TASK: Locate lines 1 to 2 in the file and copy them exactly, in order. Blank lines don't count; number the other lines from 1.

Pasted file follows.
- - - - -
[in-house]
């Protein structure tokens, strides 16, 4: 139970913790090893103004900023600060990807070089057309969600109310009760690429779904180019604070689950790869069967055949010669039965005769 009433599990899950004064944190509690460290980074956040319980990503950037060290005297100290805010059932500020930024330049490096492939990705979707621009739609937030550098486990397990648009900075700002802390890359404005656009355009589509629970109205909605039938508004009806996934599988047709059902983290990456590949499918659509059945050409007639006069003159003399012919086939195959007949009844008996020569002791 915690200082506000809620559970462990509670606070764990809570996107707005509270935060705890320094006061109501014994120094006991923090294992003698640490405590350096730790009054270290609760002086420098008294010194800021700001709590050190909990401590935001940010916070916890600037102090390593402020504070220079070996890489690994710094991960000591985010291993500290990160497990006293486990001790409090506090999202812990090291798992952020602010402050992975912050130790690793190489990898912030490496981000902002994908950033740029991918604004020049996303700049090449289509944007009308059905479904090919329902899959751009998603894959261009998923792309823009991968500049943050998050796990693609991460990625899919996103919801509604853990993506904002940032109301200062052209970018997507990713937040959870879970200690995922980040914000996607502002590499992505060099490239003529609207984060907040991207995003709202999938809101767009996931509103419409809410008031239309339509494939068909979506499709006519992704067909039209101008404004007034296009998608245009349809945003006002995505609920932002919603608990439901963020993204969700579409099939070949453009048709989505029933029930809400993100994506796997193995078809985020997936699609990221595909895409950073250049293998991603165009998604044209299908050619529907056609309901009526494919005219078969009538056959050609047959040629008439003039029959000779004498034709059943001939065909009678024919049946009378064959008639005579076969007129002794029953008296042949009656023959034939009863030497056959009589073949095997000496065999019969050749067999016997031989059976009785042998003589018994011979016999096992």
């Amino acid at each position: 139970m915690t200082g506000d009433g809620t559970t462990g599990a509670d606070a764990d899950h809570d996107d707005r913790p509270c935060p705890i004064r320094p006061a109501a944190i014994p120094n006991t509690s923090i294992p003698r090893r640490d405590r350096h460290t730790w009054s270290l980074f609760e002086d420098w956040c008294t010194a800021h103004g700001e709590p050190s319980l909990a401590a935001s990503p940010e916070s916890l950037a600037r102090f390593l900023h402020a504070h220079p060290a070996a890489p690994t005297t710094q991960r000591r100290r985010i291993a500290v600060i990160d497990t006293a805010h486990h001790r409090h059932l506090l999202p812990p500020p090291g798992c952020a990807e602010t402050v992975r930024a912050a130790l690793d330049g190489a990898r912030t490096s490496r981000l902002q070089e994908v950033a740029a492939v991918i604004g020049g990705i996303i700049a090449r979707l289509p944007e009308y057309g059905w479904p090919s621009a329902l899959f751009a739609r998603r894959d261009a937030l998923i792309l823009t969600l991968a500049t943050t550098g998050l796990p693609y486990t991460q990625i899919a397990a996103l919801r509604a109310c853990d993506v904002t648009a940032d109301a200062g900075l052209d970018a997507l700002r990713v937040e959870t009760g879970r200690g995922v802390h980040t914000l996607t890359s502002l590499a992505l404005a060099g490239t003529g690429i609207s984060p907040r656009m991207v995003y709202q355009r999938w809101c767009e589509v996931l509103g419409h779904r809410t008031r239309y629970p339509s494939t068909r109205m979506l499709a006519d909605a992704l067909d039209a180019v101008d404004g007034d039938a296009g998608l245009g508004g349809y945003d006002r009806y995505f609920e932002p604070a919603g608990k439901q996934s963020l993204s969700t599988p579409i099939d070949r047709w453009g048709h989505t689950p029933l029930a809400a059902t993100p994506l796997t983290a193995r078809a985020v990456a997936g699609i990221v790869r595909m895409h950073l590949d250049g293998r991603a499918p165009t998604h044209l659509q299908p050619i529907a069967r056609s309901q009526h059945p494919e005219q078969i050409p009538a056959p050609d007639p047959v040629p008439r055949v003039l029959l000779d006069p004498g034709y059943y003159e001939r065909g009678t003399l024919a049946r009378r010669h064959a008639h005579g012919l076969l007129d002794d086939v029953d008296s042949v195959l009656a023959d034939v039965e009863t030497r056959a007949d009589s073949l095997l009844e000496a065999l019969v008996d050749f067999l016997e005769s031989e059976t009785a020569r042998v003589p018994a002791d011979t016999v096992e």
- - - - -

[in-house]
């Protein structure tokens, strides 16, 4: 139970913790090893103004900023600060990807070089057309969600109310009760690429779904180019604070689950790869069967055949010669039965005769 009433599990899950004064944190509690460290980074956040319980990503950037060290005297100290805010059932500020930024330049490096492939990705979707621009739609937030550098486990397990648009900075700002802390890359404005656009355009589509629970109205909605039938508004009806996934599988047709059902983290990456590949499918659509059945050409007639006069003159003399012919086939195959007949009844008996020569002791 915690200082506000809620559970462990509670606070764990809570996107707005509270935060705890320094006061109501014994120094006991923090294992003698640490405590350096730790009054270290609760002086420098008294010194800021700001709590050190909990401590935001940010916070916890600037102090390593402020504070220079070996890489690994710094991960000591985010291993500290990160497990006293486990001790409090506090999202812990090291798992952020602010402050992975912050130790690793190489990898912030490496981000902002994908950033740029991918604004020049996303700049090449289509944007009308059905479904090919329902899959751009998603894959261009998923792309823009991968500049943050998050796990693609991460990625899919996103919801509604853990993506904002940032109301200062052209970018997507990713937040959870879970200690995922980040914000996607502002590499992505060099490239003529609207984060907040991207995003709202999938809101767009996931509103419409809410008031239309339509494939068909979506499709006519992704067909039209101008404004007034296009998608245009349809945003006002995505609920932002919603608990439901963020993204969700579409099939070949453009048709989505029933029930809400993100994506796997193995078809985020997936699609990221595909895409950073250049293998991603165009998604044209299908050619529907056609309901009526494919005219078969009538056959050609047959040629008439003039029959000779004498034709059943001939065909009678024919049946009378064959008639005579076969007129002794029953008296042949009656023959034939009863030497056959009589073949095997000496065999019969050749067999016997031989059976009785042998003589018994011979016999096992």